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Ericsson quiet as international group publishes Iraq allegations

ICIJ Ericsson.jpg

Ericsson has not commented so far about last night’s publication of allegations about its activities in Iraq.

The International Commission of Investigative Journalists (ICIJ) posted on its site a number of articles about what it called “years of bribery and fraud” in Iraq.

Ericsson tried to forestall the allegations 12 days ago when it published a statement admitting it broke rules in Iraq for an eight-year period in the last decade.

The Swedish company admitted in a statement that a 2019 internal investigation revealed “unusual expense claims in Iraq, dating back to 2018”.

These covered “the conduct of Ericsson employees, vendors and suppliers in Iraq during the period 2011-2019”, said Ericsson in the statement.

Now the ICIJ has published what was likely the reason for the “detailed media inquiries from Swedish and international news outlets” that led to Ericsson’s 16 February statement.

ICIJ, a US-based non-profit organisation, is a consortium of a large number of international media, including Asahi Shimbun (Japan); the New York Times and the Washington Post of the US; Süddeutsche Zeitung of Germany; Kyiv Post of Ukraine; and the Guardian of the UK.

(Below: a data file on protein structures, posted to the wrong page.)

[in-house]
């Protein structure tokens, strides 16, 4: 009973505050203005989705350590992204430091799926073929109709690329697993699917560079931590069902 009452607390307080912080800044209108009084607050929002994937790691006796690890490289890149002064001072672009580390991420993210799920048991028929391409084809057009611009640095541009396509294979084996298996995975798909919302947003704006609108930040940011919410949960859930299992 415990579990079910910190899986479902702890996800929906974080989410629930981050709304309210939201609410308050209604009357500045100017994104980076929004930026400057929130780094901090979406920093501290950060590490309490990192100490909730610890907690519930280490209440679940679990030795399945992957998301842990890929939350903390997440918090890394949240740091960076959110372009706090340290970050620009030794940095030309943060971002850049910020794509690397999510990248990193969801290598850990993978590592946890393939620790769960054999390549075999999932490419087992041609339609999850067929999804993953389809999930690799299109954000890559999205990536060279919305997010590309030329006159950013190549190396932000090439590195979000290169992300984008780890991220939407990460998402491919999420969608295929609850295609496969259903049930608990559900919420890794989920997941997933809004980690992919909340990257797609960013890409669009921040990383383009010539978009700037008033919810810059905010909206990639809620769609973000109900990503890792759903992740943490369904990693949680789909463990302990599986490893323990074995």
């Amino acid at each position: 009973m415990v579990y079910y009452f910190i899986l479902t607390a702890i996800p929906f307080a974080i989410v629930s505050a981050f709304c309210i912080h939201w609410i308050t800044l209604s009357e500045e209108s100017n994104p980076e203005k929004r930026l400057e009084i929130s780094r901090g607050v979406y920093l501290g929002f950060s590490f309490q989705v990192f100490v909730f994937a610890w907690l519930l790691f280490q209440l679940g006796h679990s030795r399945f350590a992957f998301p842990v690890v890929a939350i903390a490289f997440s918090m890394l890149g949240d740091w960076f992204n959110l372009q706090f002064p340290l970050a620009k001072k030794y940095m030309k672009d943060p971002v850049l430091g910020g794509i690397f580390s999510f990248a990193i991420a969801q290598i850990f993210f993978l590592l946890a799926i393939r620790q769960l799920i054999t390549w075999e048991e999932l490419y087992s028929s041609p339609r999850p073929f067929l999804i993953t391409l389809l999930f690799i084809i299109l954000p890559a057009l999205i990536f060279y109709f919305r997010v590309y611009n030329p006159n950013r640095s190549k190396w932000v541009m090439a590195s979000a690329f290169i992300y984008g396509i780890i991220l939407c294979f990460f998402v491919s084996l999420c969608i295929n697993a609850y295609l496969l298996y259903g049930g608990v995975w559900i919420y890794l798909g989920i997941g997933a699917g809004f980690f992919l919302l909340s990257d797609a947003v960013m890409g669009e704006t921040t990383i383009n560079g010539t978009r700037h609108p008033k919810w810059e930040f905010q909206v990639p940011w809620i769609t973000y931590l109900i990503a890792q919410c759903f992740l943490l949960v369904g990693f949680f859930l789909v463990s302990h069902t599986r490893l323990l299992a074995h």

The organisation released a number of articles last night, as the world’s telecoms industry was gathering in Barcelona for Mobile World Congress, that alleged misconduct by Ericsson. The company alluded to these in its 16 February statement.

In summary, says ICIJ, “Ericsson sought permission from the terrorist group known as the Islamic State to work in an ISIS-controlled city [in Iraq] and paid to smuggle equipment into ISIS areas”. (Image: Rocco Fazzari/ICIJ.)

ICIJ says Ericsson “made tens of millions of dollars in suspicious payments over nearly a decade to sustain its business in Iraq, financing slush funds, trips abroad for defence officials and payoffs through middlemen to corporate executives and possibly terrorists”.

It says “millions of dollars in payments couldn’t be accounted for – all while Ericsson worked to maintain and expand vital cellular networks in one of the most corrupt countries in the world”.

ICIJ says “Ericsson’s business in Iraq relied on politically connected fixers and unvetted subcontractors. It was marked by sham contracts, inflated invoices, falsified financial statements and payments to ‘consultants’ with nebulous job descriptions.”

Ericsson CEO Börje Ekholm told Sweden’s business newspaper Dagens Industri about the company’s own internal enquiry: “What we are seeing is that transport routes have been purchased through areas that have been controlled by terrorist organisations, including ISIS.”

Ericsson said in its 16 February statement that the investigation “found serious breaches of compliance rules and the code of business ethics. It identified evidence of corruption-related misconduct.”

 

 

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